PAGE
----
Ok, here’s the serious frowny bit before we get on to the 96.36% of the good, great, and brilliant
A question for all campers, caravanners, and operators of RVs as big as small houses: what’s your motivation for attending a festival?
If you’re there to immerse in the event, to attend the gigs, chat with the performers, hang out at the session bar with the punters and musos, give your patronage to the stallholders, and generally enjoy yourself – good.
If you’re there to lurk, watch a show or two, but mostly keep to yourself, and just dip a toe into the festival occasionally – good.
That probably suits your personality and you’re getting what you want and need. Fill your boots.
If you’re there to hermetically seal yourself inside your vehicle/behemoth-of-the-road, pump the AC up to arctic conditions, turn on your satellite TV while dinner cooks in your $20K imported Swedish oven/stovetop/ceramic firing kiln/sauna, well, that’s your prerogative. You’ve paid for your ticket; no one is marking attendance rolls.
BUT if you then choose to make noise complaints if there’s a bit of sound spill from festival central after 10.30pm, or shake your fist at the kids on your lawn or if there’s a little yahooing and the odd strum of a G-chord (or vocal chord) after the witching hour, I’m going to suggest there may be other ways more suited to your druthers of how you spend your weekend.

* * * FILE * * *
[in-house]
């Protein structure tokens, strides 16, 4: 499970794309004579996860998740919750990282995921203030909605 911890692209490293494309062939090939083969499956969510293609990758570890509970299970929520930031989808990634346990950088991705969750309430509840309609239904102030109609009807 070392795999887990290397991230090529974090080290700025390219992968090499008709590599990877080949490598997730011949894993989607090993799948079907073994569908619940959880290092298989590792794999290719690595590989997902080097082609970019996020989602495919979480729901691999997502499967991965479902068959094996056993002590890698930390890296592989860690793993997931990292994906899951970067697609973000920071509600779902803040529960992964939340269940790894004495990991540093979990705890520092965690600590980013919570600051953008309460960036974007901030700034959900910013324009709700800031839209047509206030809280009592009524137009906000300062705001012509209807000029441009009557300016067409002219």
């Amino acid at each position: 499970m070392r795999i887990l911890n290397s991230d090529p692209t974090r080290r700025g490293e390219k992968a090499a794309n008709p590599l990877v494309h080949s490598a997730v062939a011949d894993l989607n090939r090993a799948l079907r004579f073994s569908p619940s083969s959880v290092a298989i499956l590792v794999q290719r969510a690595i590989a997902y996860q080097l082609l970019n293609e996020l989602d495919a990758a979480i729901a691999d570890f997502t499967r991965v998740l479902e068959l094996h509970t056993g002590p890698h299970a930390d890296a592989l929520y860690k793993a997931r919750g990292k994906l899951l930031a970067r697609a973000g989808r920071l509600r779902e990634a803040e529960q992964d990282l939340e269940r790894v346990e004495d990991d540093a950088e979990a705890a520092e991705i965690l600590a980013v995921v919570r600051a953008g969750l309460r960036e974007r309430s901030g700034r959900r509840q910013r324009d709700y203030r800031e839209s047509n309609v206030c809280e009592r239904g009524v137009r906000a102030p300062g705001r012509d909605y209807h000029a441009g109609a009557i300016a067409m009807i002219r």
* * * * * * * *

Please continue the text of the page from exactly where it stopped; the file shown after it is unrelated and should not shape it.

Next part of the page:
End of analysis of that aspect. “All comments and questions are welcome.” **
** Trad & Now in-joke from an article by a crusty old folkie about 10 years ago that invited exactly that level of further enquiry.
However, when I wrote my extensive observations on his blatherings to him privately, it heralded his response stating that I was obviously under the influence of drugs and alcohol. (I’d written part of my rambling reactions in an airport bar in Adelaide and made the mistake of mentioning that fact.)
That kind of created a monster, because I vowed there and then to always state my mind and damn the torpedoes, hang the expense.
It’s generated many varied and interesting outcomes. Some good, some bad, some indifferent, but rarely dull.
Back to Cobargo. We were talking about it just now.